Uber gave sensitive data on drivers to a law firm representing the company in legal actions, but the data appears to not have had adequate security protections.

4 Min Read
Legal scales on digital background
Source: Sikov via Adobe Stock

A law firm representing Uber Technologies has notified an unknown number of its drivers that sensitive data, including their names and Social Security numbers, has been stolen by cyberattackers.

It's the third data breach in six months for the ride-share giant.

Law firm Genova Burns LLC, based in Newark, NJ, first noticed suspicious activity at the end of January, and — after an investigation by outside specialists — discovered that its systems had been compromised and data on an undisclosed number of Uber drivers had been stolen, according to a letter published online on April 4. Uber sent the information to the law firm in connection with its legal representation, the letter stated.

Genova Burns did not explain why the law firm needed drivers' personally identifiable information (PII) and did not respond to multiple requests for comment.

"Upon learning of the event, we investigated to determine the nature and scope of the incident and secured the environment by changing all system passwords," the law firm said in the letter sent to Uber drivers. "We also notified law enforcement and are cooperating with its investigation. We will be taking additional steps to improve security and better help protect against similar incidents in the future."

Some major breaches have targeted legal firms, which typically hold very sensitive data and often do not have a dedicated information-security director. In January and February, two cybercriminal campaigns — GootLoader and SocGholish — hit six different law firms with cyberattacks. Notably, the cyberattackers behind GootLoader used search terms that refer to contracts, agreements, and other legal forms as bait in a drive-by download campaign.

By using malicious search engine optimization techniques, the attackers in that case lured potential victims to malicious sites, which then attempt to compromise the user's machine with their malware, says Keith Jarvis, a senior security researcher at Secureworks' Counter Threat Unit (CTU), who adds that it's unclear if the Uber data was specifically targeted or just caught up in such an effort.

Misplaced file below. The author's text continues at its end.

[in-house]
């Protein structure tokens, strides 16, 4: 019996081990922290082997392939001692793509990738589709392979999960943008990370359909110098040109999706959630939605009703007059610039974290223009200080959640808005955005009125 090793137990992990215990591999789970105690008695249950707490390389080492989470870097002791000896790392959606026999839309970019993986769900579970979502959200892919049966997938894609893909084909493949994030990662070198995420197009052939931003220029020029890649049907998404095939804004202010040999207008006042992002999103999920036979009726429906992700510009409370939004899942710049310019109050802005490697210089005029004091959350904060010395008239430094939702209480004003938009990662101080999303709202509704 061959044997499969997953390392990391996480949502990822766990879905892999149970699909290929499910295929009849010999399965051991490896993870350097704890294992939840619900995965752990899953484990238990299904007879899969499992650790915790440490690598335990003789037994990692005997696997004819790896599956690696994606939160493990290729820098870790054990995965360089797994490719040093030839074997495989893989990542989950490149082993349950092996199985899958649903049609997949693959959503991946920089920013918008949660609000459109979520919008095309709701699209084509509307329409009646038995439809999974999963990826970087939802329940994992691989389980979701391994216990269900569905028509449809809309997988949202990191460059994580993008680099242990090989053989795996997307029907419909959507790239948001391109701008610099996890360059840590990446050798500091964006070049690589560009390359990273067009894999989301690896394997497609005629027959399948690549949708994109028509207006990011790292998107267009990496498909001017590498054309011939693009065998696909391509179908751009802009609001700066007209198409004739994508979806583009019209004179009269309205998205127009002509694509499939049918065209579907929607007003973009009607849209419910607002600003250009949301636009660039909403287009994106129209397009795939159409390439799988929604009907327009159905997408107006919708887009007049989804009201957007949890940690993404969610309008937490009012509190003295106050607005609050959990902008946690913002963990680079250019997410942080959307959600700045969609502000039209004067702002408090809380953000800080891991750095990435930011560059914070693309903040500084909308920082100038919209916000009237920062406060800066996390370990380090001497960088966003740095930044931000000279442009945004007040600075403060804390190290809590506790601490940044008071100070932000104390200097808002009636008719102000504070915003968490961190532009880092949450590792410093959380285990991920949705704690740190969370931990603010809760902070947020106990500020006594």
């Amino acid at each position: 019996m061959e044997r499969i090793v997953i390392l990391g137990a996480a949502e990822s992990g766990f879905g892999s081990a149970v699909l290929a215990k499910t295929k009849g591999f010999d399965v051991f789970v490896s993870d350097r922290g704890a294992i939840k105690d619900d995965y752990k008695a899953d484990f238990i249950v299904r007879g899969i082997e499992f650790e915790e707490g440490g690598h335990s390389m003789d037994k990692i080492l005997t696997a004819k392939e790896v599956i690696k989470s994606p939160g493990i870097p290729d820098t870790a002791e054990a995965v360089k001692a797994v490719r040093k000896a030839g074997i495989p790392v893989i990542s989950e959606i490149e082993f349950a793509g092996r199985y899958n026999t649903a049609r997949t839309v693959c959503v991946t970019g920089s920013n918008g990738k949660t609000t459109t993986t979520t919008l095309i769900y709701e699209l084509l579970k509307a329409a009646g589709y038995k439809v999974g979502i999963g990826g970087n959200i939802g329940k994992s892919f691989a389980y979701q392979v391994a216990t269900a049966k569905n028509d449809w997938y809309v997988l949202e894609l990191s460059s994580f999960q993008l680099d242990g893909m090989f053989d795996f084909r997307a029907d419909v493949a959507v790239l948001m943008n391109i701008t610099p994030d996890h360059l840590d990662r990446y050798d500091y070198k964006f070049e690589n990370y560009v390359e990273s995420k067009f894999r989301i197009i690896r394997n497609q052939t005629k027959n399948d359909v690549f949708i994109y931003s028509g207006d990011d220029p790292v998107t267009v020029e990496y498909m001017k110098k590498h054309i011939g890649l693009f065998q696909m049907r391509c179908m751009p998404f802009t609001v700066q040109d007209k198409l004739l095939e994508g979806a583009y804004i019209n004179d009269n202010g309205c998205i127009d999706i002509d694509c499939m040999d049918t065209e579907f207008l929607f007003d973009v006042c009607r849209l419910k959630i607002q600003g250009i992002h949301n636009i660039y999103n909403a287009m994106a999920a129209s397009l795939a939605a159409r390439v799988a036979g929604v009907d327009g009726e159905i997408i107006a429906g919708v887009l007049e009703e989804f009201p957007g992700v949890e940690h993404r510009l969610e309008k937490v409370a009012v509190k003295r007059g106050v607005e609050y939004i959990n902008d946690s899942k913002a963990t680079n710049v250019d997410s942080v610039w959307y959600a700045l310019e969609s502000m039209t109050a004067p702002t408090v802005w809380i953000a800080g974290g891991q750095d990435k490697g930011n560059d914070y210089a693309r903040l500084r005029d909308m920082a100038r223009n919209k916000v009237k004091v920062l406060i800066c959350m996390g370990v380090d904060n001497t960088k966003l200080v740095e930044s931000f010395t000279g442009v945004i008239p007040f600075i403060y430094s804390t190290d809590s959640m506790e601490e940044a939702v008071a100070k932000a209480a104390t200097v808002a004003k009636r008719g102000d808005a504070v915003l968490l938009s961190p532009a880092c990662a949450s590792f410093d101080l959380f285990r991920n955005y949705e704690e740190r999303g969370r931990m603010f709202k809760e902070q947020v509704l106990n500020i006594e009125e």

"We do not know if this targeting is intentional or incidental, but it has been effective at ensnaring organizations in legal services," he says.

Hackers Love to Hate Uber

Uber has been a frequent target of hackers. The ride-sharing service provider had previously leaked information on 50,000 drivers and their license plates in May 2014, followed by a more serious breach in October 2016, when cybercriminals gained access to the private data of 57 million Uber users. In 2022, two more attacks — one through a third-party cloud provider — successfully captured sensitive data, and one resulted in the company's CISO resigning.

In the latest attack, Uber confirmed the breach, but directed questions back to its law firm.

"These drivers have been notified that their Social Security number and/or tax identification number have been potentially impacted and [were] offered complimentary credit monitoring and identity protection services," Uber said in a statement. "Genova Burns indicates that they are not aware of any actual or attempted misuse of the information, and confirmed that they are taking additional steps to improve security and better protect against similar incidents in the future."

The law firm first detected the attack on Jan. 31, and, following an investigation by an unnamed third-party forensics and data-security specialist, discovered that its data had been accessed and exfiltrated during the week prior to discovery.

"On March 1, 2023, we determined that information related to you [the Uber drivers] was contained in an impacted file, after which we notified Uber," Genova Burns stated in the letter, published by The Register. "At this time, we are unaware of any actual or attempted misuse of your information as a result of this incident."

Genova Burns joins a growing group of law firms that have become victims of cyberattackers. In 2021, attackers accessed systems at Campbell Conroy & O'Neill, a law firm with hundreds of major corporate clients, that included names, birthdates, driver's license numbers, Social Security numbers, passport numbers, and even medical information.

While most cybercriminals are opportunistic attackers, law firms often attract unwanted scrutiny, says Secureworks' Jarvis.

"For the minority of cybercriminal attacks where a victim is targeted, organizations with access to large amounts of third-party data, such as law firms, present a valuable target," he says. "Law firms also frequently fit the profile of small to midsized organizations with a sizable IT footprint but no dedicated security resources."

Over the past few years, nation-state groups have targeted law firms to uncover information on their clients' intellectual property and technologies in development.

About the Author(s)

Robert Lemos, Contributing Writer

Veteran technology journalist of more than 20 years. Former research engineer. Written for more than two dozen publications, including CNET News.com, Dark Reading, MIT's Technology Review, Popular Science, and Wired News. Five awards for journalism, including Best Deadline Journalism (Online) in 2003 for coverage of the Blaster worm. Crunches numbers on various trends using Python and R. Recent reports include analyses of the shortage in cybersecurity workers and annual vulnerability trends.

Keep up with the latest cybersecurity threats, newly discovered vulnerabilities, data breach information, and emerging trends. Delivered daily or weekly right to your email inbox.

You May Also Like


More Insights